Hong Kong marathon runners forced to change and cover up ‘political’ slogan: reports – .

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Hong Kong marathon runners forced to change and cover up ‘political’ slogan: reports – .


Hong-Kong (AFP)

Some runners told local media that they were ordered to change or cover clothing that read “Hong Kong, add oil!” “

The slogan was widely adopted by protesters during the large and often violent pro-democracy protests that rocked the city in 2019 and infuriated China.

Organizers had warned ahead of the race that political slogans would not be tolerated, and when around 15,000 runners showed up on Sunday, some were told they could not start if they carried the slogan, according to local media.

A woman told CitizenNews that she was escorted to a booth by police during a security check and was wearing “political attire” – her shorts were “Hong Kong, add oil!” ” on them.

A man told HK01, another local media outlet, that after police intervened, marathon staff told him to take off his shirt bearing the slogan and run in his blazer.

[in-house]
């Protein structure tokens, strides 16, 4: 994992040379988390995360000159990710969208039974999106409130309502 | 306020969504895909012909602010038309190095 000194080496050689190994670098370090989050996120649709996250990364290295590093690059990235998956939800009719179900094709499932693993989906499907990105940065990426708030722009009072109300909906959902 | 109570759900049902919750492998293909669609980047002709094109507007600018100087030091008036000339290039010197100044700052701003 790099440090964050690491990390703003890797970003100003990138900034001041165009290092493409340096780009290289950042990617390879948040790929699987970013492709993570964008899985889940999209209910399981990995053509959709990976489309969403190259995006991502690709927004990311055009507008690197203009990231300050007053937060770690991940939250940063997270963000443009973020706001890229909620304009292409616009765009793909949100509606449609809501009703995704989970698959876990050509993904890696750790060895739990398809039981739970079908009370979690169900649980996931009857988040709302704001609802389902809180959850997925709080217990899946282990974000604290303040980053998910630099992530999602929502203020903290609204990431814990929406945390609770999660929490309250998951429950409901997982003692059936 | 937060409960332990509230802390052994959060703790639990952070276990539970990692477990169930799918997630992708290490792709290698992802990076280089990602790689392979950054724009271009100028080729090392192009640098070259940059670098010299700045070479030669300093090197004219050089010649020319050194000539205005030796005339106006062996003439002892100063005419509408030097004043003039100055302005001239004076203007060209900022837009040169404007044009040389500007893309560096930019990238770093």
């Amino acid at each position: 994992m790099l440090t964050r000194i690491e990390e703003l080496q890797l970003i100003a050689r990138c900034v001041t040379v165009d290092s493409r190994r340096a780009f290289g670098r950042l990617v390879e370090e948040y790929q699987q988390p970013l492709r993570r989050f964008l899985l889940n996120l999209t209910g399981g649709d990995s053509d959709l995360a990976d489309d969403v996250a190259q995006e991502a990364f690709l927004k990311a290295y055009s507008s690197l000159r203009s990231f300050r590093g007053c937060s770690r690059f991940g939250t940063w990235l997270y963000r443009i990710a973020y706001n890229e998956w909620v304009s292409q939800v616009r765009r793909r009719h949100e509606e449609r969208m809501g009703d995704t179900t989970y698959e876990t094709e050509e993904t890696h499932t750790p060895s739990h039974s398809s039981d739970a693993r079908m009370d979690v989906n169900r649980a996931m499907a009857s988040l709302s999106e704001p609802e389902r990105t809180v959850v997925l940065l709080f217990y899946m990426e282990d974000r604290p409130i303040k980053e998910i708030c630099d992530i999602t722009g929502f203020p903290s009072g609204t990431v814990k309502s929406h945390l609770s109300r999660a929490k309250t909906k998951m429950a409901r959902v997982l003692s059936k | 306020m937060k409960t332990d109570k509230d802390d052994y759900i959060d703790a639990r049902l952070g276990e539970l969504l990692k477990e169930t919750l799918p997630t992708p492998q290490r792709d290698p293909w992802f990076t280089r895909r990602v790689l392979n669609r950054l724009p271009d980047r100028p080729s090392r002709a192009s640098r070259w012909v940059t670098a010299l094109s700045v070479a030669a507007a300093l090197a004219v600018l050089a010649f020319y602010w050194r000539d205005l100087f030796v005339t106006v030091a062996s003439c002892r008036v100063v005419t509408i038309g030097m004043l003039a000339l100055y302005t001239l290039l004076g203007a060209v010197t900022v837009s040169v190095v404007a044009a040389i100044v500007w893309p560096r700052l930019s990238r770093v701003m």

Another participant who had the phrase tattooed on his leg ended up with plastic tape covering the text, HK01 added.

“This is a sporting event and we don’t want to see any political element,” William Ko, chairman of the marathon organizing committee, said at a post-race press conference.

He did not explain why the slogan – which predates the 2019 protests – was problematic.

Ubiquitous expression

“Add oil” is a ubiquitous encouraging phrase used in Chinese languages ​​and cultures.

A parent can shout it out on a child’s sports day or before taking an exam. Someone might use it to encourage a friend to keep moving forward in the face of adversity.

Thousands of police have been deployed to the Hong Kong Marathon Bertha WANG AFP

Hong Kong police did not respond directly to information about the slogan, in response to an AFP request.

“If the organizer of the event encounters situations that affect social peace and violate the law, he can ask for help from the police. During this event, the police received no report, ”the force said in a statement.

Beijing decided to quell protests for democracy in Hong Kong, imposing a sweeping national security law in 2020 that prohibited much dissent.

Under the law, political slogans deemed subversive can lead to heavy penalties, including prison terms.

Critics of the crackdown, including many Western powers, say it has gutted China’s promise that Hong Kong could maintain certain freedoms and instead turned the city into a mirror of the authoritarian mainland.

Beijing said it imposed the National Security Law to restore order and security.

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